The 160-year-old signaling system of long and short tones called Morse code seems antiquated in this age of the Internet and wireless voice communications. But Morse Code isn't dead yet. In fact, it even made news this past week . The United Nations agency that oversees the worldwide audio-frequency spectrum has approved the first new Morse code signal since World War II, 60 years ago.
There is even a dots-and-dashes version of the @ sign that millions of people use daily in their computer e-mail addresses.
There's a name for the Morse code version of the little a, wrapped in a pigtail, that you find above the number two on English-language keyboards. It's called the commat - short for the 'commercial at' sign. When they were talking in Morse code and wanted to exchange e-mail addresses, hams - as the estimated three million amateur radio aficionados around the world are called - used to have to spell out the word "at": a -- t.
But there was a problem. If you tap out "at" too fast in Morse code, the symbol for "a" and the symbol for "t" run together and form, not "at", but the letter "w". Hence the need for an entirely different Morse signal for the at sign.
The approval of a new Morse code for the @ symbol is a reminder that the Code still plays a role in modern communications, including the well-known S.O.S. Many people have seen vintage or new versions of the movie Titanic, or naval wartime films, in which the radio operator of a stricken ship frantically taps out a distress signal.
S.O.S in Morse code
Old-time mariners like Morris Blum, 94, of Annapolis, Maryland, know the universal call for help well. Mr. Blum learned Morse code in the Boy Scouts in the 1920s and used it often during long careers in the Navy and as a civilian ship's radio operator. He says he never actually sent an S.O.S.
?... thank heaven! But I was out at sea in the mid-30?s when the S.S. Morro Castle, a passenger liner, caught on fire and burned in the Atlantic when she was off the New Jersey coast," Mr. Blum said. ?They lost a lot of lives. I was on a small passenger ship nearby, and I got the s.o.s., sent it up to the bridge. We didn't go because they had plenty of people around their ships. And they beached the thing anyhow in New Jersey, on the sands.?
Another time, Mr. Blum took in an S.O.S from a Dutch freighter, carrying a cargo of wild animals. It seems a lion had escaped and was roaming the decks, and crewmen were cowering in their rooms. He said, ?The radio operator sent out a message, 'Any ship with guns, please answer.'?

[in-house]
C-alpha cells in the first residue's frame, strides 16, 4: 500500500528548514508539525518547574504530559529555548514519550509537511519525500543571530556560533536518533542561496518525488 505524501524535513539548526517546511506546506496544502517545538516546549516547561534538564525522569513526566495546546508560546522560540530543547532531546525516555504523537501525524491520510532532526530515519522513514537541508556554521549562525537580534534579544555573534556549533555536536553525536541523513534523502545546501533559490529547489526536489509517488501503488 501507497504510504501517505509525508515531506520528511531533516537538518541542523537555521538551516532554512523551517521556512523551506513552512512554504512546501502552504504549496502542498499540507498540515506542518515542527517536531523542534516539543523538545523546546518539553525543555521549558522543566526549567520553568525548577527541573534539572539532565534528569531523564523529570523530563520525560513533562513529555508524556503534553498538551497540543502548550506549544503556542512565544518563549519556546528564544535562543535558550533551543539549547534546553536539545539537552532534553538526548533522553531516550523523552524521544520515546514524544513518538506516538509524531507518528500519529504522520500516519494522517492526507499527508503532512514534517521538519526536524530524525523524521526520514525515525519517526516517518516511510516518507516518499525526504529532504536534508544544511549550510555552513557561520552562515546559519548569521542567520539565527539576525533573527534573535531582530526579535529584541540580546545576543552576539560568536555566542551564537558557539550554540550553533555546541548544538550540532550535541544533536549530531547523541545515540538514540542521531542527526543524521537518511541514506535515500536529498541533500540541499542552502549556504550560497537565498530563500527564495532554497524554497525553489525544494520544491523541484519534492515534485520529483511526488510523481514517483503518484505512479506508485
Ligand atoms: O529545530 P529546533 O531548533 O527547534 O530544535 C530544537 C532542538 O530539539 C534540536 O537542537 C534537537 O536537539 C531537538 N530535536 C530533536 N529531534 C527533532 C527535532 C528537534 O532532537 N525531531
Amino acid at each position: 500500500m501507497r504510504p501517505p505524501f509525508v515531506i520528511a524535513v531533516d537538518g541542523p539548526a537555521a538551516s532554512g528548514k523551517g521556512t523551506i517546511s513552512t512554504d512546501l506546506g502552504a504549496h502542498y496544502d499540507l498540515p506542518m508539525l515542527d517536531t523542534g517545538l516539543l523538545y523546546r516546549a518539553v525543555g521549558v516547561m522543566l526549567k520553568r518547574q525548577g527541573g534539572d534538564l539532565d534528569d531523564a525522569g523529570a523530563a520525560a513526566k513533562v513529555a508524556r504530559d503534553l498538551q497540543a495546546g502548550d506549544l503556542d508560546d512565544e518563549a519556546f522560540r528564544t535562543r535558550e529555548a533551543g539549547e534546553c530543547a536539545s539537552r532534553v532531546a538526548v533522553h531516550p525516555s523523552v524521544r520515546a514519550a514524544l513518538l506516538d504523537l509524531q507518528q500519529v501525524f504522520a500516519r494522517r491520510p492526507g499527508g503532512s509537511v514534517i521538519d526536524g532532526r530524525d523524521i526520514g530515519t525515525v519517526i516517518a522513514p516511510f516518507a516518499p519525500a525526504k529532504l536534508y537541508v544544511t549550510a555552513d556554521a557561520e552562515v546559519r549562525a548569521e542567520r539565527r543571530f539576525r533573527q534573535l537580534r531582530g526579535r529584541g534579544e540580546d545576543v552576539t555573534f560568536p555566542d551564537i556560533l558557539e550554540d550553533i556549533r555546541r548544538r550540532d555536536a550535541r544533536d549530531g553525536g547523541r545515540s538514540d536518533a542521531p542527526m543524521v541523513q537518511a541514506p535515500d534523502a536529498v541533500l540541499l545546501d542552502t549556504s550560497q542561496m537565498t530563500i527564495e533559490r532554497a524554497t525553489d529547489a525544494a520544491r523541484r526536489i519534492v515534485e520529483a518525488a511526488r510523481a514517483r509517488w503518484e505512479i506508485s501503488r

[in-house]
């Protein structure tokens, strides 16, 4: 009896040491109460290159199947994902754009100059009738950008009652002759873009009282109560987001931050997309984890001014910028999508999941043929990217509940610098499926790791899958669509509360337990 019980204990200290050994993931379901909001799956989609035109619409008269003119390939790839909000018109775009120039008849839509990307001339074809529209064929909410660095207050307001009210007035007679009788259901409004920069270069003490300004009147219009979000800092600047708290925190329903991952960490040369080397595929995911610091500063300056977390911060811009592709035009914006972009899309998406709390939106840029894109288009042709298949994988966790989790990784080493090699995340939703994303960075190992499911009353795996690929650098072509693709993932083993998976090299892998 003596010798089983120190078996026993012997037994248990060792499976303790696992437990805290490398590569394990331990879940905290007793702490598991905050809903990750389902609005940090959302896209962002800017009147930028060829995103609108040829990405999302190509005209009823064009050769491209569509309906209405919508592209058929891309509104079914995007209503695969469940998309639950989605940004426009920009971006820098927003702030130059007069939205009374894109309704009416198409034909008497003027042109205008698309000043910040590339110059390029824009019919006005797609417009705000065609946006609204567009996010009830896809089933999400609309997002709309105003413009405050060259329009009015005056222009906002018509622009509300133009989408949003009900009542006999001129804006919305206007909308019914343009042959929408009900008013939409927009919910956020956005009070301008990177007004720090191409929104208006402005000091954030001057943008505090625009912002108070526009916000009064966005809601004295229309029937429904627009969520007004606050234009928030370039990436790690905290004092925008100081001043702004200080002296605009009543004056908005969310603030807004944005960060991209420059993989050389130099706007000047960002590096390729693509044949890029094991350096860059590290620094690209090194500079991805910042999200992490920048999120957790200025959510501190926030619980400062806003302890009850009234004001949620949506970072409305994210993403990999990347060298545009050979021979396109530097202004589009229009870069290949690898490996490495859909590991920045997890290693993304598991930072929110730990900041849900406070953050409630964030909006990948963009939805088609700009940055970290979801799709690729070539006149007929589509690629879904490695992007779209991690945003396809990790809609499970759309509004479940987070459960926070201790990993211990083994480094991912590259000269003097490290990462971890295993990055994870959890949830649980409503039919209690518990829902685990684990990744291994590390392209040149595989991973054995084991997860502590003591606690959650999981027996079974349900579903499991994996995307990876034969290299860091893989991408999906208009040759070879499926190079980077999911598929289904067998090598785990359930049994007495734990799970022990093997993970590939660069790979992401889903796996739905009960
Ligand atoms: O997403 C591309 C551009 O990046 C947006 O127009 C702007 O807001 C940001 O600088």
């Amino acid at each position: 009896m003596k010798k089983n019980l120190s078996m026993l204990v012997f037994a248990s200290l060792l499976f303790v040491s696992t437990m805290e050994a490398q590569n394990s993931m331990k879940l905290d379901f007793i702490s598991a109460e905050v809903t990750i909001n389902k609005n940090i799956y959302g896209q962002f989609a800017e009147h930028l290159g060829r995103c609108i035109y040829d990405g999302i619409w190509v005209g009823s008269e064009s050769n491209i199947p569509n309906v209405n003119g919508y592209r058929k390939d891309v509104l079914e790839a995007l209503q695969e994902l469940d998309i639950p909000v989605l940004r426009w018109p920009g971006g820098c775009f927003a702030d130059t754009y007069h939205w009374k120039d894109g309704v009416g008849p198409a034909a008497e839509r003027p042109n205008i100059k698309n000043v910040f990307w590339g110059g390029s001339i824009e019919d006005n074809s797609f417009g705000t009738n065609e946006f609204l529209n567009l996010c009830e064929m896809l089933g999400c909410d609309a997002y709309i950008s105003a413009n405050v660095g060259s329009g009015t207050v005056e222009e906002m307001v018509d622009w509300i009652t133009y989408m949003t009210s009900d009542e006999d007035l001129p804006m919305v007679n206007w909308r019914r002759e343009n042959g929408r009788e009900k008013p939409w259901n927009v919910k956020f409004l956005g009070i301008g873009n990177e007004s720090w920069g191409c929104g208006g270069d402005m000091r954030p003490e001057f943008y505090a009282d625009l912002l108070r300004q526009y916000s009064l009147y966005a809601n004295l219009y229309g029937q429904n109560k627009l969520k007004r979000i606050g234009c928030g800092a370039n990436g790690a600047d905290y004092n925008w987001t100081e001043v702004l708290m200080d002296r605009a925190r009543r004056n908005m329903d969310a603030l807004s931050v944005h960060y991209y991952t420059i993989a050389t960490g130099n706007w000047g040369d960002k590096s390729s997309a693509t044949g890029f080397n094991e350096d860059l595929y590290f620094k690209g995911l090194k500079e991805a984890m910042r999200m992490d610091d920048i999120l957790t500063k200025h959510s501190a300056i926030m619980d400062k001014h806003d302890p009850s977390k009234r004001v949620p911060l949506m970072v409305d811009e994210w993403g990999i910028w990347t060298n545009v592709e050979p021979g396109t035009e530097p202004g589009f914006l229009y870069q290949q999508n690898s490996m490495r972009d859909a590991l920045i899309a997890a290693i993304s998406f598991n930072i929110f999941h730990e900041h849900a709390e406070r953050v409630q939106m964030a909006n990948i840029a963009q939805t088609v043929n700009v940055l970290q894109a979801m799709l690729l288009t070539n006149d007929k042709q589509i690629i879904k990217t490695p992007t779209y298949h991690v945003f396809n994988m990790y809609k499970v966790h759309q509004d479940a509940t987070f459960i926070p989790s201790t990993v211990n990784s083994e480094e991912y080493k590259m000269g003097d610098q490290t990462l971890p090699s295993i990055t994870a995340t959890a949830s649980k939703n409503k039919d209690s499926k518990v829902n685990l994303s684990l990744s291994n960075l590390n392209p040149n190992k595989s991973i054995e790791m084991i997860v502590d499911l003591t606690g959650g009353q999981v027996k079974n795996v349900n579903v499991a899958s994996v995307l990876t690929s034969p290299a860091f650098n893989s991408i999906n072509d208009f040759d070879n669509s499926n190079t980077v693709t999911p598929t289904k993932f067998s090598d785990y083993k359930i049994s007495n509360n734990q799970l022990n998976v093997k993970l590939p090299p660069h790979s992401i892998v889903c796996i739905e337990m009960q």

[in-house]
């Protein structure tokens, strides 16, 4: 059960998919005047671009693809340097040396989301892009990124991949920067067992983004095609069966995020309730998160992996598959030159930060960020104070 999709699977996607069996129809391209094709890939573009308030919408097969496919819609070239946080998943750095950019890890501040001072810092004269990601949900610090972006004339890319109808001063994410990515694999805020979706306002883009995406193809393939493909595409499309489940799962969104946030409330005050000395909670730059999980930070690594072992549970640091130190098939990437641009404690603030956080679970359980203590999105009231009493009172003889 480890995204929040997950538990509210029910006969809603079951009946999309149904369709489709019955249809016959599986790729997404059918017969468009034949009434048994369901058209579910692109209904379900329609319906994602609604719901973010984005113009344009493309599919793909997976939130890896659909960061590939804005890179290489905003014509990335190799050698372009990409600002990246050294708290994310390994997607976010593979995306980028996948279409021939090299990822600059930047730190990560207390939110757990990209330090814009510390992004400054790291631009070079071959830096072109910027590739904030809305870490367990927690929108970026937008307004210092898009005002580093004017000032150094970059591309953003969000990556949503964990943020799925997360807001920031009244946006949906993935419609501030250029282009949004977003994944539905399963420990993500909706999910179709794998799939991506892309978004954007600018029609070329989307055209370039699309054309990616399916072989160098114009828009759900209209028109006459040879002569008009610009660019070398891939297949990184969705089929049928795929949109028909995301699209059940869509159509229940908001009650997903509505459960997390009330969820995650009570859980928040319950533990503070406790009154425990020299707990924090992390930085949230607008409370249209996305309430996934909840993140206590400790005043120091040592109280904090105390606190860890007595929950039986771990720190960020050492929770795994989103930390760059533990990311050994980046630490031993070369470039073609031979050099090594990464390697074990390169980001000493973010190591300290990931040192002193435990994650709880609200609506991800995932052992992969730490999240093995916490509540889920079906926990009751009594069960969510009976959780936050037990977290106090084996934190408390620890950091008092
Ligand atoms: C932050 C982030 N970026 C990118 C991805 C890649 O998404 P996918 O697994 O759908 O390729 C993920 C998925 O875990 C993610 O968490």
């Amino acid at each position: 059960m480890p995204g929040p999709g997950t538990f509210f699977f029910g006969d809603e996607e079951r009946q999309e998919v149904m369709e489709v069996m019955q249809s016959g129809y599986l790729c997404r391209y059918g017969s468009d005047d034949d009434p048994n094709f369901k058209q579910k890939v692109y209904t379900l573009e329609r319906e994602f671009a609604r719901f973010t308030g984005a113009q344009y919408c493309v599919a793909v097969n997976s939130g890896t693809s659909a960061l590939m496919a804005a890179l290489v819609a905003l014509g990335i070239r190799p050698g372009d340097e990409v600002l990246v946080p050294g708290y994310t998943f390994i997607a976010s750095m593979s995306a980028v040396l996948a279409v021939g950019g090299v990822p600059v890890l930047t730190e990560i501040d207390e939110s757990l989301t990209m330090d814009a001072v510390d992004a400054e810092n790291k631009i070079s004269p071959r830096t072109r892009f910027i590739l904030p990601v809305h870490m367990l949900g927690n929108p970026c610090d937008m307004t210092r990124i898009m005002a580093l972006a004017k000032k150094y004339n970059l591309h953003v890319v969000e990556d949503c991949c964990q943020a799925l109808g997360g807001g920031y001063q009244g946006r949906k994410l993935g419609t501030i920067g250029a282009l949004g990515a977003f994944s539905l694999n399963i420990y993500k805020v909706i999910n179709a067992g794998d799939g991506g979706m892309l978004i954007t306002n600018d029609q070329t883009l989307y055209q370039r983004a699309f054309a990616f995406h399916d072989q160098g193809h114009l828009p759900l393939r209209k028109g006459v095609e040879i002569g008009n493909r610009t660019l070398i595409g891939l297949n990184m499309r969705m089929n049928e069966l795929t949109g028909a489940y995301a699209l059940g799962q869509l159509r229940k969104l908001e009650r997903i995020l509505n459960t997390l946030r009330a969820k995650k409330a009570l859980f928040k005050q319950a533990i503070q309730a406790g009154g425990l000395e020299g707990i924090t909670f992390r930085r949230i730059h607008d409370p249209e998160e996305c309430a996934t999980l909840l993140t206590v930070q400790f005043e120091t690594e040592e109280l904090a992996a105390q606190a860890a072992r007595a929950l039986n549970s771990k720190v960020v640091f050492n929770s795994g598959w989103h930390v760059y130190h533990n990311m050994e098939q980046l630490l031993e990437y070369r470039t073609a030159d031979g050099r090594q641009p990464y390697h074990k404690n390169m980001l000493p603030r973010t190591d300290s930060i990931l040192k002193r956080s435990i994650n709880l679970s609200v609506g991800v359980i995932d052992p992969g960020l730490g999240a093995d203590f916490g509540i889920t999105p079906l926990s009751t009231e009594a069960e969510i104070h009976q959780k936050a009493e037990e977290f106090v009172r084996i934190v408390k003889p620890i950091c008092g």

Such scenes are a thing of the past. The only person aboard a Navy or Coast Guard ship required to know Morse code today is the quartermaster, who has absorbed some of the duties of the old signalman grade, because Morse code signals are still sometimes sent by blinking lights at sea. Audible shipboard distress signals are sent via modern satellite communications or an onboard key that radio operators monitor at sea. But the message is no longer in Morse code.
It is amateur radio operators who are keeping the code alive.
Dave Patton, an official of the American Radio Relay League, which is the national association of hams, explains that most Morse code traffic is in English, though there is nothing to keep French speakers or Arabic speakers or others from communicating in their languages, using the Roman letters common to English. Mr. Patton says there are, however, what are called cue signals in International Morse code that everyone understands.
?For instance, the letters Q.T.H. mean 'I am located at,' or 'I am transmitting from this location.' So if I wanted to say, 'I am located in Connecticut,' I'd go, 'Q.T.H. C.T.' on code,? he said.
Ham radio equipment can be rigged for the hearing impaired. Flashing lights send the dot-and-dash messages.
?And the same thing goes with touch," Mr. Patton said. "There are people, of course, who can't hear, and they put their hands on a transducer, and they can feel something buzz for a half-second, and that'll be a dash, and a quarter-second buzz could be a dot.?
Amateur radio buffs like Wendell Wilson, 78, of Concordia, Kansas, can tap Morse code in a flash, well over 30 words per minute, and easily understand the flurry of dots and dashes that's zipping around the world.
?The best Morse code operators that I run into are 80 years old - and I'm gettin' there - and women. Everybody younger than that, or a different gender, aren't as good,? Mr. Wilson said.
The primary function of amateur radio, Mr. Wilson says, is to handle traffic in times of emergencies. You'll almost always find a ham operator at the scene of an earthquake or devastating tornado, where Morse code is sometimes the only form of communication. Unlike the human voice, which can be lost in atmospheric static, Mr. Wilson says, Morse code is transmitted in a narrow, continuous wave that can break through clutter and be heard.
?We are acutely aware of what could happen in this crazy world,? he said. ?One electromagnetic pulse from a nuclear blast, high in the atmosphere, could disable all the satellites, ruin all the microwave systems, shut down all the v.h.f., u.h.f. communications, and all the cellphones. And the ham radio operators would be one of the few groups able to continue handling emergency traffic nationwide, worldwide.?
Wendell Wilson, who says he'd love to hear from other hams at his call letters W.0(zero).T.Q., sends a Morse code greeting: "Hello to Voice of America listeners around the world."
Wendell Wilson and others who are facile with Morse code say they welcome the new commat sign. But they wish one more symbol would be created. There are Morse punctuation marks like the period, even a semicolon, a comma and a question mark.
But there's no exclamation point! No way to show excitement, which would certainly be an appropriate emotion, for instance, added to the end of an S.O.S!